Skip to main content

Verified by Psychology Today


How Admiring the Sunset Changes You for the Better

Appreciating a beautiful sunset enriches your life beyond the moment.

Source: MorgueFile

A glorious sunset is the epitome of fleeting beauty. For a few minutes, the sky is a spectacle of color, and then it’s over. Yet the psychological effects of admiring the sunset may persist long after the color has faded.

Studies show that appreciating natural beauty may boost well-being, increase generosity and enhance life satisfaction. The key is to actively engage with the experience. To reap the rewards of that sunset, you need to stop whatever else you’re doing and really notice and appreciate the show in the sky.

3 Benefits of Sunset Gazing

Allowing yourself to be captivated by a sunset may have a number of psychological benefits.

  • Emotional well-being. In general, people who feel connected with nature report being happier and having more positive emotions than those who don’t share this connection. Yet it’s clear that some people get more joy from an hour in the park than others.
    A recent study led by Jia Wei Zhang at the University of California, Berkeley, helps explain why: Researchers found that connectedness with nature only predicted well-being in people who were attuned to the beauty of nature. Need to tune up your awareness of natural beauty? It’s hard to beat simply sitting outside and soaking up a stunning sunset.
  • Concern for others. Another study by Zhang found that the positive emotions aroused by natural beauty led to increased prosociality — feelings and behaviors characterized by a concern for others. In one experiment, volunteers first looked at pictures of nature scenes and then played a game, which allowed them to be generous or stingy about giving away points to other players. The nature images had been pre-rated to determine how beautiful people thought they were. Volunteers who viewed beautiful nature images gave away more points, compared to those who viewed less attractive pictures. In short, it wasn’t just looking at nature that put people in a generous mood. It was perceiving the beauty of nature — and a sunset is a prime example of that.
  • Satisfaction with life. Beauty enriches life, making it more rewarding. One study found that greater engagement with beauty was associated with higher levels of life satisfaction, gratitude, and a spiritual outlook. The association was strongest for engagement with natural beauty, as compared to artistic beauty (such as a painting, symphony or poem) or moral beauty (such as an act of charity, loyalty or kindness). One theory is that appreciation for the beauty of nature is so powerful because it’s instinctual rather than learned. There’s a natural tendency to stop and stare at a breathtaking sunset. When you do so, you’re likely to be caught up in the moment, and your mind gets a break from fretting over the past or worrying about the future. Afterward, you feel refreshed, and life just seems a little better.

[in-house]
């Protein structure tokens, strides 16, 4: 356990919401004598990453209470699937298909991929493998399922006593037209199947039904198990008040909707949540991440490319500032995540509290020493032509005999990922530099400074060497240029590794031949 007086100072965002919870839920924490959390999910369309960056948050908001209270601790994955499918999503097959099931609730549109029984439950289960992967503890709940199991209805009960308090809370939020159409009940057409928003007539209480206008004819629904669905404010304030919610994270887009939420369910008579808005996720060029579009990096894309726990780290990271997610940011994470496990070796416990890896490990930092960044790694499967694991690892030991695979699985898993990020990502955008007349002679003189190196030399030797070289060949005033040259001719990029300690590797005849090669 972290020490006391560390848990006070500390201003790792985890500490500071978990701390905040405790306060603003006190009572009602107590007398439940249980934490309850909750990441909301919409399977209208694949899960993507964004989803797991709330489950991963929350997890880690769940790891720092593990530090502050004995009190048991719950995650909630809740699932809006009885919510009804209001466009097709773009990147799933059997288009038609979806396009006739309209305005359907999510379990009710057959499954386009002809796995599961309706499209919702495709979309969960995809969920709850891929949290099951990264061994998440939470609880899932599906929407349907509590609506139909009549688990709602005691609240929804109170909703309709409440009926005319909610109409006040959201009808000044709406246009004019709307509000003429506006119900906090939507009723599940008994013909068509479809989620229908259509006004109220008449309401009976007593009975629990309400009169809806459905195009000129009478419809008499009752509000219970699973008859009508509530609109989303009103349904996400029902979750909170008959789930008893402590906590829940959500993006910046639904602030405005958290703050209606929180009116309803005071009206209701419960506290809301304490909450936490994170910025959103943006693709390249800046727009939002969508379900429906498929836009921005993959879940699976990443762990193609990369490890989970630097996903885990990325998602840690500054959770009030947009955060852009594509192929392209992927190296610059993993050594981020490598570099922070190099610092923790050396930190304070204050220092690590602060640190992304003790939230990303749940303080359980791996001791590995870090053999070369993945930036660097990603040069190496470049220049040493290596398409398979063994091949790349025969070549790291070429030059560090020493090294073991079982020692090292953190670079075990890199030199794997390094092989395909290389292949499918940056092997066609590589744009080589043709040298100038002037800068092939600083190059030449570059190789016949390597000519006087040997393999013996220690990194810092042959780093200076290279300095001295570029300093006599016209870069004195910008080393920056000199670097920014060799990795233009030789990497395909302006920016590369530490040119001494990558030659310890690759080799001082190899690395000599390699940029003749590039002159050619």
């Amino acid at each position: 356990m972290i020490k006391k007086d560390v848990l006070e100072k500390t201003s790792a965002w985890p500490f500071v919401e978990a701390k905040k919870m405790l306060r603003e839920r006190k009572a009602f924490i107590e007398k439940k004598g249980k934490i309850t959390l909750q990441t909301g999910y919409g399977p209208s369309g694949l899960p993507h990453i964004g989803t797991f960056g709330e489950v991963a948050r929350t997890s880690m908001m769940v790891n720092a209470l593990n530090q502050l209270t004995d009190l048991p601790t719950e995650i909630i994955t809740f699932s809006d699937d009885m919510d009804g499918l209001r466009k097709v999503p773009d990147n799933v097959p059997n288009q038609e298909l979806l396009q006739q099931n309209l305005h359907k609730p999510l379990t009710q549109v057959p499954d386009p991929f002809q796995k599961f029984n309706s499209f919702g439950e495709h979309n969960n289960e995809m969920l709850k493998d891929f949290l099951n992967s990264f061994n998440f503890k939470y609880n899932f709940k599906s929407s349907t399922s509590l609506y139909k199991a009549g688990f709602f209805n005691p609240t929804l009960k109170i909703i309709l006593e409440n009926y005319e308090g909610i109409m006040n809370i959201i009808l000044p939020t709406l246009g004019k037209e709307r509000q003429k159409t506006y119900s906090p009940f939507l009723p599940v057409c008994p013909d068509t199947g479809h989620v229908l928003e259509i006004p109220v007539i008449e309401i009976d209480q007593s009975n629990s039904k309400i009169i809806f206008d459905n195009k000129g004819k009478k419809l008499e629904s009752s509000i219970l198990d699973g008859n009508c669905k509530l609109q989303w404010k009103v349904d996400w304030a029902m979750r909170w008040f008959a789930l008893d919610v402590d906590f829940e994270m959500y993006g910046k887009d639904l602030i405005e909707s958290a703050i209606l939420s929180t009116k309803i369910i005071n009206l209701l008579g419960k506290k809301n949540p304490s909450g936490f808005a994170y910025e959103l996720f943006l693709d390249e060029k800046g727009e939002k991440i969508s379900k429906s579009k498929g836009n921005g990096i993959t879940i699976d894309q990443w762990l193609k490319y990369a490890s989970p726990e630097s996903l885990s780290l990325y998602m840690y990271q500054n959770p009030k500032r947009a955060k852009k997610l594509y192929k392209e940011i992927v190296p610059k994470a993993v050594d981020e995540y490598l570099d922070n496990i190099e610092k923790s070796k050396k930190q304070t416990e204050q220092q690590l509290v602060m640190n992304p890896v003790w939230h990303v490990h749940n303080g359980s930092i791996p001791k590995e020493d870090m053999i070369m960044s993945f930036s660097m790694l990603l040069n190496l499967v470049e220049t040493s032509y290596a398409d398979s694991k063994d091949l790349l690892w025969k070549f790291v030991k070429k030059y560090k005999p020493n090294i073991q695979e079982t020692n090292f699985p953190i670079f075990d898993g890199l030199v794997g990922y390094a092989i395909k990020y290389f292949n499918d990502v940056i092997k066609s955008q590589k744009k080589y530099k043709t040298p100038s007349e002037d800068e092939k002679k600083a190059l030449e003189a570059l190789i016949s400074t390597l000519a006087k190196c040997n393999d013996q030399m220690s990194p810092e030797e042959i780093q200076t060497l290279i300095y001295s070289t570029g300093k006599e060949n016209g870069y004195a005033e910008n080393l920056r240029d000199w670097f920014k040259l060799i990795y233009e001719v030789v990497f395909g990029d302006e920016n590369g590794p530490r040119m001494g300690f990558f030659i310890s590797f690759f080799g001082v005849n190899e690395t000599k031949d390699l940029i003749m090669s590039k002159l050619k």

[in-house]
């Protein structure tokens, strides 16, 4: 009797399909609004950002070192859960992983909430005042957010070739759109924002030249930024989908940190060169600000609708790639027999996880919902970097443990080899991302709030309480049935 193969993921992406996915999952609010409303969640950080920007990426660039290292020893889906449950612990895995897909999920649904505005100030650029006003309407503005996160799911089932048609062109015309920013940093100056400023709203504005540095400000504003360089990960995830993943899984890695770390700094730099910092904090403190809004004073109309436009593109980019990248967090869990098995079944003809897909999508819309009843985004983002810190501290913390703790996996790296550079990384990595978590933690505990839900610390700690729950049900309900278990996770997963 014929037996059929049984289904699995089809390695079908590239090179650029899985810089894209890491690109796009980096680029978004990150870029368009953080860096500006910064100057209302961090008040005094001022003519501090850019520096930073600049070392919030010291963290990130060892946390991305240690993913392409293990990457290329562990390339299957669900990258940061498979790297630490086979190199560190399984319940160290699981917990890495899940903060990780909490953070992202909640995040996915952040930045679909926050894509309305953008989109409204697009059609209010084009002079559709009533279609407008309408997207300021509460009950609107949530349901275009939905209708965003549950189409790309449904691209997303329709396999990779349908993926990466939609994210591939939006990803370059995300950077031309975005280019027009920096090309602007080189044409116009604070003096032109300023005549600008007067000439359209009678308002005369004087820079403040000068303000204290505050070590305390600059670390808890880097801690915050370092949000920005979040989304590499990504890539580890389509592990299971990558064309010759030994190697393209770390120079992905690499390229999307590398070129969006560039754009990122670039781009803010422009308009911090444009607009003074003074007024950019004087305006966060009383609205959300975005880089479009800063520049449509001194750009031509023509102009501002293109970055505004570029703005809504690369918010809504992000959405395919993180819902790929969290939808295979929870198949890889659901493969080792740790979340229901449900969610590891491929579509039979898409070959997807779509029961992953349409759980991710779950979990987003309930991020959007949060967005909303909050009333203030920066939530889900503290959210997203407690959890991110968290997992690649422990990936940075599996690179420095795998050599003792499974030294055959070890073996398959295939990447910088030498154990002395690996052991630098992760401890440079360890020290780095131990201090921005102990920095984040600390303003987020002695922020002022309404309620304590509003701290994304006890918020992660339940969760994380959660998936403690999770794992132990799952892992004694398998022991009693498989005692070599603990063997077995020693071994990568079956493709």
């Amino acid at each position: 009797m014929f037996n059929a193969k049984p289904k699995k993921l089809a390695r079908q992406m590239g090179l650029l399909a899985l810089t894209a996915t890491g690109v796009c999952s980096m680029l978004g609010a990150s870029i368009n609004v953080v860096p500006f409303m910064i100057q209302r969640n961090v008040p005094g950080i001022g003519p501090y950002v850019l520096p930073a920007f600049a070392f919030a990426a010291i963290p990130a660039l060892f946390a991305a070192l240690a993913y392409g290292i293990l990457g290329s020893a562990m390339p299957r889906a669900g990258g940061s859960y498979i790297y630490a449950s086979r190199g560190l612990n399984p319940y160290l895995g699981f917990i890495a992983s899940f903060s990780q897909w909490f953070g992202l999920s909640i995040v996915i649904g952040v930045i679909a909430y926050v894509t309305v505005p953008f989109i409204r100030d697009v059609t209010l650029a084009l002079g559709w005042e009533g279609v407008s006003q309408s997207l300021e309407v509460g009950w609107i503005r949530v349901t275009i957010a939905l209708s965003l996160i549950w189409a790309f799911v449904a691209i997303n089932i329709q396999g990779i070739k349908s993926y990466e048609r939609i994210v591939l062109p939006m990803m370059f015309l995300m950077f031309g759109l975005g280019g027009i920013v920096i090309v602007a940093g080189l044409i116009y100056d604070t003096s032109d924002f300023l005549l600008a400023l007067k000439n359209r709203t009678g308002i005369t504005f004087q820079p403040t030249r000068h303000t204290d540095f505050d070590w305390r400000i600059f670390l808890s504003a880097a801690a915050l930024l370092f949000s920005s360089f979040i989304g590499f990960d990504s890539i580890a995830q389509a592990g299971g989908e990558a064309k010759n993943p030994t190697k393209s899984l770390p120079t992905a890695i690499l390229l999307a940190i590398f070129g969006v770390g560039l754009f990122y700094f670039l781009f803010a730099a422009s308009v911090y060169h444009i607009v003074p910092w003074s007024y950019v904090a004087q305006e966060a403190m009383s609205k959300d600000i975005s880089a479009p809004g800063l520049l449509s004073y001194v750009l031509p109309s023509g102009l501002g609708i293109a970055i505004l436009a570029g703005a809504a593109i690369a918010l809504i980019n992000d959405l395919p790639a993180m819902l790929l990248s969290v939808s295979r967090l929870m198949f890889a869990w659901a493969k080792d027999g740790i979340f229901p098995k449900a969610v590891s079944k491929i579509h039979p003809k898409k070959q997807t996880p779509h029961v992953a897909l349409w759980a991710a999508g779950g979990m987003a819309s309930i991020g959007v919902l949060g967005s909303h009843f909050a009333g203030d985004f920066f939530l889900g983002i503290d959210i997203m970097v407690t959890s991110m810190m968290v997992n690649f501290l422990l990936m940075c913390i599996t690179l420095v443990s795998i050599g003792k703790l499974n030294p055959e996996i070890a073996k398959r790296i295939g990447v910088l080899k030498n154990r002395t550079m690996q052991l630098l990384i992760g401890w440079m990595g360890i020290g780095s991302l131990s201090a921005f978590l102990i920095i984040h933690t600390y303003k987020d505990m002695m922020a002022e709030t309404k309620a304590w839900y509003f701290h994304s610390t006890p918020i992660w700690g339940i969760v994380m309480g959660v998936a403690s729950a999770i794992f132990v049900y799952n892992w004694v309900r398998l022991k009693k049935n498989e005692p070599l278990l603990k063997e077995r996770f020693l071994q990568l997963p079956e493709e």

Ride Off Into the Sunset

Some people find it easy to lose themselves in an awe-inspiring sunset. For others, slowing down to appreciate such a quiet experience doesn’t come as readily. The instinct to stop and stare may have been overridden long ago by the learned imperative to hurry up and get things done.

Yet when you slow down to enjoy a sunset, you are accomplishing some very important things. If your sunset-gazing skills are rusty, try these tips:

  • Grab a camera or sketchpad. For this purpose, the goal is to really see the sunset and capture the moment-to-moment experience, not create an artistic image.
  • Make it a meditation. Take several slow, deep breaths to relax your body and calm your mind. Then intentionally focus on the sunset, noticing how the colors and light change as the sunset first builds in intensity and then fades.
  • Listen to music that thrills you. If you’re more attuned to sound than sight, use music to put yourself into a receptive state of mind.
More from Linda Wasmer Andrews
More from Psychology Today
More from Linda Wasmer Andrews
More from Psychology Today